On Liberty has become celebrated as the most powerful defence of the freedom of the individual, and is now widely regarded as the most important theoretical foundation for Liberalism as a political creed. The Subjection of Women is a powerful indictment of the political, social, and economic position of women. This edition, first published in 1989, brings together these two classic texts, plus Mill's posthumous Chapters on Socialism, his somewhat neglected examination of the strengths and weaknesses of various forms of socialism. The editor's substantial introduction places these three works in the context both of Mill's life and of nineteenth-century intellectual and political history. There is also a chronology of Mill's life, a bibliographical guide, and a biographical appendix of names cited in the texts.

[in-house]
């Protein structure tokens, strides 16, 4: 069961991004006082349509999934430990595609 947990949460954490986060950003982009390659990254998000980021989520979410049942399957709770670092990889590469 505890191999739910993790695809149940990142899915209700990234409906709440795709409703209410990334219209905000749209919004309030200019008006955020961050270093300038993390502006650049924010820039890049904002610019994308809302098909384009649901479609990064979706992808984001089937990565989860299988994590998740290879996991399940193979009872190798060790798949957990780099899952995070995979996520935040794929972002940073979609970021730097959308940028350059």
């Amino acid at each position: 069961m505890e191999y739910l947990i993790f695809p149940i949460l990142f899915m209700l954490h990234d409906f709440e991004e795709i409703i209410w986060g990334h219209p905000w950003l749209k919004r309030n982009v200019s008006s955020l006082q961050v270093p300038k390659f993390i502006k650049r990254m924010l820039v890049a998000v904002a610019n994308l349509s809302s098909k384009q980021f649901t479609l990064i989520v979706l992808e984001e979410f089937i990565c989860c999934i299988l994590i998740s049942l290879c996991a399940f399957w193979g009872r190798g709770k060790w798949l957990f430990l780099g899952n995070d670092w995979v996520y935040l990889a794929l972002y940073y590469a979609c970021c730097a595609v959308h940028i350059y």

We are currently witnessing an increasingly influential counterrevolution in political theory, evident in the dialectical return to classical political science pioneered most prominently by Leo Strauss and Eric Voegelin. In this context, the work of the relatively unknown Aurel Kolnai is of great importance. Kolnai was one of the greatest thinkers of the twentieth century to place the restoration of common-sense evaluation and philosophical realism at the center of his philosophical and political itinerary. In this volume, Daniel J. Mahoney presents Kolnai's major writings in political philosophy, writings that explore - in ways that are diverse but complementary - Kolnai's critique of progressive or egalitarian democracy. The title essay contains Kolnai's fullest account of the limits of liberty understood as emancipation from traditional, natural, or divine restraints. 'The Utopian Mind,' a pr_cis of Kolnai's critique of utopianism in a posthumous book of the same title, appears here for the first time. 'Conservative and Revolutionary Ethos,' Kolnai's remarkable 1972 essay comparing conservative and revolutionary approaches to political life, appears for the first time in English translation. The volume also includes a critically sympathetic evaluation of Michael Oakeshott's Rationalism in Politics and an incisive criticism of Jacques Maritain's efforts to synthesize Christian orthodoxy and progressive politics. Privilege and Liberty and Other Essays in Political Philosophy is a searching critique of political utopianism, as well as a pathbreaking articulation of conservative constitutionalism as the true support for human liberty properly understood. It is a major contribution to Christian and conservative political reflection in our time.